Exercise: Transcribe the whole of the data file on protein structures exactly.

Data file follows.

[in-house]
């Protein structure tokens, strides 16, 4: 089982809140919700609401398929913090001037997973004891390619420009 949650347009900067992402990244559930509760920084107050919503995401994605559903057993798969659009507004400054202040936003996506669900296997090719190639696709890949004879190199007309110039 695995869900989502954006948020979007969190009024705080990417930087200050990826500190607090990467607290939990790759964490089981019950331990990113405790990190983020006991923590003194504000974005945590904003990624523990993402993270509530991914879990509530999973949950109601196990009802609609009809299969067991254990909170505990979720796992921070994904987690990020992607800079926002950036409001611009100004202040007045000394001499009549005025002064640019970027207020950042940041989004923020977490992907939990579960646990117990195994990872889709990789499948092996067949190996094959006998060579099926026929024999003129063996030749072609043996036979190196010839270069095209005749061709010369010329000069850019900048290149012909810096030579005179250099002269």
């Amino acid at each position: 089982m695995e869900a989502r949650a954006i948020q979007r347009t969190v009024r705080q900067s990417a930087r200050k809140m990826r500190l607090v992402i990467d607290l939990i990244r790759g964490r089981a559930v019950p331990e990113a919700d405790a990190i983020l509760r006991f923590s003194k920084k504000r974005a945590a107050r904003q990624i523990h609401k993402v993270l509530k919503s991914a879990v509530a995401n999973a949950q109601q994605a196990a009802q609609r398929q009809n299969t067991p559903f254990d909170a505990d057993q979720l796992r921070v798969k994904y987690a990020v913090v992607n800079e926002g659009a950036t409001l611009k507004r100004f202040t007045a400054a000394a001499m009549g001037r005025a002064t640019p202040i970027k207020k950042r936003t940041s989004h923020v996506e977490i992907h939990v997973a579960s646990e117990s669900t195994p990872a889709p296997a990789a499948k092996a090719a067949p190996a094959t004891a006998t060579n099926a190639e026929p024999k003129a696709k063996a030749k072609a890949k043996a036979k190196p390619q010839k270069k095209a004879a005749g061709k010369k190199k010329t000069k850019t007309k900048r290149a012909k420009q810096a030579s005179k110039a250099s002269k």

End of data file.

[in-house]
């Protein structure tokens, strides 16, 4: 089982809140919700609401398929913090001037997973004891390619420009 949650347009900067992402990244559930509760920084107050919503995401994605559903057993798969659009507004400054202040936003996506669900296997090719190639696709890949004879190199007309110039 695995869900989502954006948020979007969190009024705080990417930087200050990826500190607090990467607290939990790759964490089981019950331990990113405790990190983020006991923590003194504000974005945590904003990624523990993402993270509530991914879990509530999973949950109601196990009802609609009809299969067991254990909170505990979720796992921070994904987690990020992607800079926002950036409001611009100004202040007045000394001499009549005025002064640019970027207020950042940041989004923020977490992907939990579960646990117990195994990872889709990789499948092996067949190996094959006998060579099926026929024999003129063996030749072609043996036979190196010839270069095209005749061709010369010329000069850019900048290149012909810096030579005179250099002269």
């Amino acid at each position: 089982m695995e869900a989502r949650a954006i948020q979007r347009t969190v009024r705080q900067s990417a930087r200050k809140m990826r500190l607090v992402i990467d607290l939990i990244r790759g964490r089981a559930v019950p331990e990113a919700d405790a990190i983020l509760r006991f923590s003194k920084k504000r974005a945590a107050r904003q990624i523990h609401k993402v993270l509530k919503s991914a879990v509530a995401n999973a949950q109601q994605a196990a009802q609609r398929q009809n299969t067991p559903f254990d909170a505990d057993q979720l796992r921070v798969k994904y987690a990020v913090v992607n800079e926002g659009a950036t409001l611009k507004r100004f202040t007045a400054a000394a001499m009549g001037r005025a002064t640019p202040i970027k207020k950042r936003t940041s989004h923020v996506e977490i992907h939990v997973a579960s646990e117990s669900t195994p990872a889709p296997a990789a499948k092996a090719a067949p190996a094959t004891a006998t060579n099926a190639e026929p024999k003129a696709k063996a030749k072609a890949k043996a036979k190196p390619q010839k270069k095209a004879a005749g061709k010369k190199k010329t000069k850019t007309k900048r290149a012909k420009q810096a030579s005179k110039a250099s002269k």